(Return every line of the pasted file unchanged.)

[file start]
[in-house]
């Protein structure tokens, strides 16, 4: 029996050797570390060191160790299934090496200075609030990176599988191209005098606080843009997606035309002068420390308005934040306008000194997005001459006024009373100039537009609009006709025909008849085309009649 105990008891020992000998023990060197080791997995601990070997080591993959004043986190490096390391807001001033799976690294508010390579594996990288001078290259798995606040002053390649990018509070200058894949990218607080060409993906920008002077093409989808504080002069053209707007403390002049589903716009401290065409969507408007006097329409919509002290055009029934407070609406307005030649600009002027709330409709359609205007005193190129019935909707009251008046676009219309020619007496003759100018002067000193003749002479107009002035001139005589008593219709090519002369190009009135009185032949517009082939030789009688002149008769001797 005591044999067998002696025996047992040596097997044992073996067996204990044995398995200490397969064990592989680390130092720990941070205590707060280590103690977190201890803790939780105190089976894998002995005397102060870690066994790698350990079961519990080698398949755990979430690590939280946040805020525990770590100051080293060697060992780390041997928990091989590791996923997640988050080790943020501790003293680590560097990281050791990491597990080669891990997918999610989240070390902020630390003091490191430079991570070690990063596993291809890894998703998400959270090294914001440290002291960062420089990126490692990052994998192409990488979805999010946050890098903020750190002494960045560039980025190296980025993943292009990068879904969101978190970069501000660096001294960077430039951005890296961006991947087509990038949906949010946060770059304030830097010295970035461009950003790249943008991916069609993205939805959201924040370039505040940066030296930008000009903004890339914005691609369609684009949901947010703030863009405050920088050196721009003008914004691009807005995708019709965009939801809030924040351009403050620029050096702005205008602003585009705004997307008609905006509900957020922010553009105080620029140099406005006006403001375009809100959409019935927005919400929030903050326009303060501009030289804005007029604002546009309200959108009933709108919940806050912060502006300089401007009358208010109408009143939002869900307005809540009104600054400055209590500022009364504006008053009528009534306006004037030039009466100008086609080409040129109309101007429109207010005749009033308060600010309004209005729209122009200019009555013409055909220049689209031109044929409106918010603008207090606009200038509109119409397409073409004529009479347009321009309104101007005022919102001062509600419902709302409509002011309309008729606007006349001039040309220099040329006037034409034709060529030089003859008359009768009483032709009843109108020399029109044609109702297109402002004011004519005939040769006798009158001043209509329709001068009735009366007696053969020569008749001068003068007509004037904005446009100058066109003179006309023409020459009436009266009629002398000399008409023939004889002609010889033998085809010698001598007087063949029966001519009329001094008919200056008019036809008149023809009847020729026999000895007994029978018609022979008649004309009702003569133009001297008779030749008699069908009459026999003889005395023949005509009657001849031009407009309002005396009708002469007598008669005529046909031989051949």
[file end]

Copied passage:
[in-house]
């Protein structure tokens, strides 16, 4: 029996050797570390060191160790299934090496200075609030990176599988191209005098606080843009997606035309002068420390308005934040306008000194997005001459006024009373100039537009609009006709025909008849085309009649 105990008891020992000998023990060197080791997995601990070997080591993959004043986190490096390391807001001033799976690294508010390579594996990288001078290259798995606040002053390649990018509070200058894949990218607080060409993906920008002077093409989808504080002069053209707007403390002049589903716009401290065409969507408007006097329409919509002290055009029934407070609406307005030649600009002027709330409709359609205007005193190129019935909707009251008046676009219309020619007496003759100018002067000193003749002479107009002035001139005589008593219709090519002369190009009135009185032949517009082939030789009688002149008769001797 005591044999067998002696025996047992040596097997044992073996067996204990044995398995200490397969064990592989680390130092720990941070205590707060280590103690977190201890803790939780105190089976894998002995005397102060870690066994790698350990079961519990080698398949755990979430690590939280946040805020525990770590100051080293060697060992780390041997928990091989590791996923997640988050080790943020501790003293680590560097990281050791990491597990080669891990997918999610989240070390902020630390003091490191430079991570070690990063596993291809890894998703998400959270090294914001440290002291960062420089990126490692990052994998192409990488979805999010946050890098903020750190002494960045560039980025190296980025993943292009990068879904969101978190970069501000660096001294960077430039951005890296961006991947087509990038949906949010946060770059304030830097010295970035461009950003790249943008991916069609993205939805959201924040370039505040940066030296930008000009903004890339914005691609369609684009949901947010703030863009405050920088050196721009003008914004691009807005995708019709965009939801809030924040351009403050620029050096702005205008602003585009705004997307008609905006509900957020922010553009105080620029140099406005006006403001375009809100959409019935927005919400929030903050326009303060501009030289804005007029604002546009309200959108009933709108919940806050912060502006300089401007009358208010109408009143939002869900307005809540009104600054400055209590500022009364504006008053009528009534306006004037030039009466100008086609080409040129109309101007429109207010005749009033308060600010309004209005729209122009200019009555013409055909220049689209031109044929409106918010603008207090606009200038509109119409397409073409004529009479347009321009309104101007005022919102001062509600419902709302409509002011309309008729606007006349001039040309220099040329006037034409034709060529030089003859008359009768009483032709009843109108020399029109044609109702297109402002004011004519005939040769006798009158001043209509329709001068009735009366007696053969020569008749001068003068007509004037904005446009100058066109003179006309023409020459009436009266009629002398000399008409023939004889002609010889033998085809010698001598007087063949029966001519009329001094008919200056008019036809008149023809009847020729026999000895007994029978018609022979008649004309009702003569133009001297008779030749008699069908009459026999003889005395023949005509009657001849031009407009309002005396009708002469007598008669005529046909031989051949």